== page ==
11 thought-provoking quotes from Dear Ijeawele by Chimamanda Adichie

It feels that I haven’t had a chance to sit down and actually focus on anything blog related in a lifetime.

I’ve missed this feeling. And I only have my annoying iPhone to thank, there’s always a problem with it. Luckily I have my upgrade to look forward to next month, so I may move on to something else, but probably not as I’m a sucker for punishment.

Anyway, I digress.Β Last week I had the pleasure of visiting the Southbank Centre for their annual Women of the World Festival (check it out) where one of my all time favourite authors – Chimamanda Adichie – hosted a talk all about feminism.

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First of all, I have to thank Stylist magazine, as I had no idea that this festival even existed until it was printed in their magazine. As soon as I saw that the talented and sometimes controversial Chimamanda was talking there, I booked my tickets immediately as I’ve literally dreamt of having the chance to sit down and quiz her about her books, since I finished Half of a Yellow Sun, and although this was hardly a one on one, the chance to see her in real life was good enough for me lol.

Ever since reading a few of her books, I have been a die-hard fan of Chimamanda, I mean she’s even featured on Beyonce’s tune – if you haven’t heard of her, what have you been doing?!

Two weeks ago she released a short essay called;Β Dear Ijeawele or a feminist manifesto in fifteen suggestionscheck my insta – in response to a friend who asked her how to raise a feminist daughter, which she also discussed in depth on stage and let me tell you the whole experience was life!

I’ve never really liked labelling myself as a feminist, as I feel it has soooo many negative connotations, and in my opinion, you either agree with the equality between men and women or you don’t, but Chimamanda discussed many great points, during her talk and in her book, that after listening and reading I proudly say ‘I’m a feminist’.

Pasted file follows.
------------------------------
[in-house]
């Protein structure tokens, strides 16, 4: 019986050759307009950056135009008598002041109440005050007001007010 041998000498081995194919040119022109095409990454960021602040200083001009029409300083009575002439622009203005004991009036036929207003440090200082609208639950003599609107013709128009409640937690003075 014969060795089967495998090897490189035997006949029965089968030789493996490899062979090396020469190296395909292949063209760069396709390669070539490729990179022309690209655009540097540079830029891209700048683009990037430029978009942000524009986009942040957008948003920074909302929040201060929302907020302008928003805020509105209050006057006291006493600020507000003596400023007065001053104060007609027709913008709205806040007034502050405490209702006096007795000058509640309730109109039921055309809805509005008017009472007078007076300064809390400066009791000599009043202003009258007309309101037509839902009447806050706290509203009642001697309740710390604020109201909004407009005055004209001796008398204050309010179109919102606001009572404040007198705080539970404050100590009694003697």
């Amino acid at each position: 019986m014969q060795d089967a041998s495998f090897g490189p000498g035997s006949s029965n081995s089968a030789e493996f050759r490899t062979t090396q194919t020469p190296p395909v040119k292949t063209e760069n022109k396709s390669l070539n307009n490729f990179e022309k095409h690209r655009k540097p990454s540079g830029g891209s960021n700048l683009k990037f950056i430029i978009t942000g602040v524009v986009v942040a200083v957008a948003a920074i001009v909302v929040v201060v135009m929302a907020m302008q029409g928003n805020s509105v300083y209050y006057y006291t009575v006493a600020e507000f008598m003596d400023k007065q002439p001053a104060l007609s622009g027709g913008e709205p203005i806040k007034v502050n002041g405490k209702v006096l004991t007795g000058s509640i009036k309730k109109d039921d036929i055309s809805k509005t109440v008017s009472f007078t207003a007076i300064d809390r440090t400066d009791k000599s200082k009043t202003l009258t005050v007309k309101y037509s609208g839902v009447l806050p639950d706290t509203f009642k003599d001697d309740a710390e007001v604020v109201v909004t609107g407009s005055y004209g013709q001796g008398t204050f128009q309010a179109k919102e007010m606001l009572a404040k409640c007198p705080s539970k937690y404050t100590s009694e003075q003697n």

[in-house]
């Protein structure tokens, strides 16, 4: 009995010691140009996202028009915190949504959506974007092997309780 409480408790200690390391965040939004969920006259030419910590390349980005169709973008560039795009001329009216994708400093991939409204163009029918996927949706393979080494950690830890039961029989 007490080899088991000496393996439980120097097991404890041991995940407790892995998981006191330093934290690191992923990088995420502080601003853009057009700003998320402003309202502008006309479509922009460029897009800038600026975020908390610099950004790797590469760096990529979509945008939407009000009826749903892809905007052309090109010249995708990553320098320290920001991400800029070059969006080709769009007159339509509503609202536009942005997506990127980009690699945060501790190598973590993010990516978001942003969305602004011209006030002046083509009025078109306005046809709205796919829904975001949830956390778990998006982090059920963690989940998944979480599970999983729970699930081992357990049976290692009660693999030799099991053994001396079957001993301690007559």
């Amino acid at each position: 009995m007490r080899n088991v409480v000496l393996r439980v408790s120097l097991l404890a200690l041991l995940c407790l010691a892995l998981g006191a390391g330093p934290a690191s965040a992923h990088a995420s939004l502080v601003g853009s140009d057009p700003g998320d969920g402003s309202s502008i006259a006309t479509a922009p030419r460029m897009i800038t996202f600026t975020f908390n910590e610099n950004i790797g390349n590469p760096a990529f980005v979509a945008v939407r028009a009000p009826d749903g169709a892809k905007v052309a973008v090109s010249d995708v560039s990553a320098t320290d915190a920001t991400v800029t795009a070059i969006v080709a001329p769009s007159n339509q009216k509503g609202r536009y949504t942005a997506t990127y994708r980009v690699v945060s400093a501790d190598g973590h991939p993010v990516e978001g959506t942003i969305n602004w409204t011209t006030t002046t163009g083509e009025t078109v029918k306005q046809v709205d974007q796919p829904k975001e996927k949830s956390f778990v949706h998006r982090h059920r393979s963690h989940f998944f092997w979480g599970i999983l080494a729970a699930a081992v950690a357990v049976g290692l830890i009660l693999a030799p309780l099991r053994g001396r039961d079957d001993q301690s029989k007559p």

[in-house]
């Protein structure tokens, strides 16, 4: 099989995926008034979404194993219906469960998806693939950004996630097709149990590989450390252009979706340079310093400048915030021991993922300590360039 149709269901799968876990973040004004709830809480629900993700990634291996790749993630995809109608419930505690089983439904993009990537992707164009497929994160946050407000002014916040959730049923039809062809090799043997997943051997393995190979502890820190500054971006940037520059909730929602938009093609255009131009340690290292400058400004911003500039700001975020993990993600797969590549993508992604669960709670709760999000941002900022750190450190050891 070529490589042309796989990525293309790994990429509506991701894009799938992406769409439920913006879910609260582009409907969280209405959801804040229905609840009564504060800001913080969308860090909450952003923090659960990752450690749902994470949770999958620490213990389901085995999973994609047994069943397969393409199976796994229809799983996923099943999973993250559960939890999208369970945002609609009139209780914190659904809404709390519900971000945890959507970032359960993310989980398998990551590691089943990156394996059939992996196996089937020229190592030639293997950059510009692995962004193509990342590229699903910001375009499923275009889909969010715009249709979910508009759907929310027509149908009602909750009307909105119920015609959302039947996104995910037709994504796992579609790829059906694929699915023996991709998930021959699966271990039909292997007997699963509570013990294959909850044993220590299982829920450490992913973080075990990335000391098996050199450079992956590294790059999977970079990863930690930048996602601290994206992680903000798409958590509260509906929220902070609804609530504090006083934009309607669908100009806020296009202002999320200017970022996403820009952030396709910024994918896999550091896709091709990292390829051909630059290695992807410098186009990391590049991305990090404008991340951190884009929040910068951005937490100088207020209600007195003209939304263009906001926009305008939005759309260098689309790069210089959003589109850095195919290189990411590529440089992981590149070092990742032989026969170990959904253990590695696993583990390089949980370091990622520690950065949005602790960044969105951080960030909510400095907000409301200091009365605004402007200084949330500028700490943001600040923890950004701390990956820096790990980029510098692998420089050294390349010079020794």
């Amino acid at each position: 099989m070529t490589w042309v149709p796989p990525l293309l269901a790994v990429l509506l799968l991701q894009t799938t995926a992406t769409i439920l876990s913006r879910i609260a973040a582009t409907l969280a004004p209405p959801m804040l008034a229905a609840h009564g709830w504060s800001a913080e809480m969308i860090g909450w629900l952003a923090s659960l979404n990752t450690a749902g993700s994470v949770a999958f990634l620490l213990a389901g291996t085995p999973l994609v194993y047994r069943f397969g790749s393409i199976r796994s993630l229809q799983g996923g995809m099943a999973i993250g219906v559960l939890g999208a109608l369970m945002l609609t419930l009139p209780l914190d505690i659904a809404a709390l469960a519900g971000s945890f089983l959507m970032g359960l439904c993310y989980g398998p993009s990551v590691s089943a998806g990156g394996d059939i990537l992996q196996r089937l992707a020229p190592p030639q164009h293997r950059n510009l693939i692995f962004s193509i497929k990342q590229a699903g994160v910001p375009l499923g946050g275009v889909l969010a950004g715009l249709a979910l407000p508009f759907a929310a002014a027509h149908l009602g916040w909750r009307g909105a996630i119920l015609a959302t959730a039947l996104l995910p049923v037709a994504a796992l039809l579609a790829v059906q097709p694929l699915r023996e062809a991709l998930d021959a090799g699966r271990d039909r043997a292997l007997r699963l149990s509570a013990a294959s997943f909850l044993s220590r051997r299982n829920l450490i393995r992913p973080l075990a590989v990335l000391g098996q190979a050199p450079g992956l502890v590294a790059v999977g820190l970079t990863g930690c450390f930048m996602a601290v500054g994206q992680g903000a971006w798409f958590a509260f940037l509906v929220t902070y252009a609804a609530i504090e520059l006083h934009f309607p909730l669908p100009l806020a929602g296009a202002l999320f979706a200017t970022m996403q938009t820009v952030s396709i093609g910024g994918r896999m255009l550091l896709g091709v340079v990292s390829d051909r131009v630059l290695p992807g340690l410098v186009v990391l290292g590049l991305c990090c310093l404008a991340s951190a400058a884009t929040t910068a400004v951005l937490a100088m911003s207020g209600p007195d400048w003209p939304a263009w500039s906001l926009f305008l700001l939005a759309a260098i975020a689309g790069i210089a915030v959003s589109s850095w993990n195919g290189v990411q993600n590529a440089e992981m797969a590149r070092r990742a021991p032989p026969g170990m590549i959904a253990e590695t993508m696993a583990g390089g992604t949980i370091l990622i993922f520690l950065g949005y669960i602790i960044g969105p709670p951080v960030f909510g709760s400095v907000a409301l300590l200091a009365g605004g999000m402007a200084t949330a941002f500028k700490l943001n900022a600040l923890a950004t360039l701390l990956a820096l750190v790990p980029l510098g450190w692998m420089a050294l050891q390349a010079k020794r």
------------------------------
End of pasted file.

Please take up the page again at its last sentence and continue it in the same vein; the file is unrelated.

She shares so many suggestions, some of which really did have me chuckle, so I thought Β  I’d share my favourite quotes with you, although I do recommend that you read for yourself as it’s such a quick,Β humorous and thought-provoking read:

  • Be a full person
  • Never apologise for working. You love what you do, and loving what you do can be a great gift.
  • ‘Because you’re a girl’ is never a reason for anything. Ever.
  • The knowledge of cooking does not come pre-installed in a vagina.
  • Being a feminist is like being pregnant. You either are or you are not.
  • Reject likeability.
  • We have a world full of women who are unable to exhale fully because they have for so long been conditioned to fold themselves into shapes to make themselves likeable.
  • Never treat marriage as an achievement.
  • Kindness matters… but teach her that her kindness should never be taken for granted.
  • To love is not only to give but to take.
  • If you criticise X in women but do not criticise X in men, then you do not have a problem with X, you have a problem with women

There are so many quick-fire quotes from this book, that I’ll always have in mind, especially in the fight of feminism. Have you pocketed any quotes from this book?

Do you label yourself a a feminist? Have you ever read any of Chimamanda’s other books, if so, which is your favourite?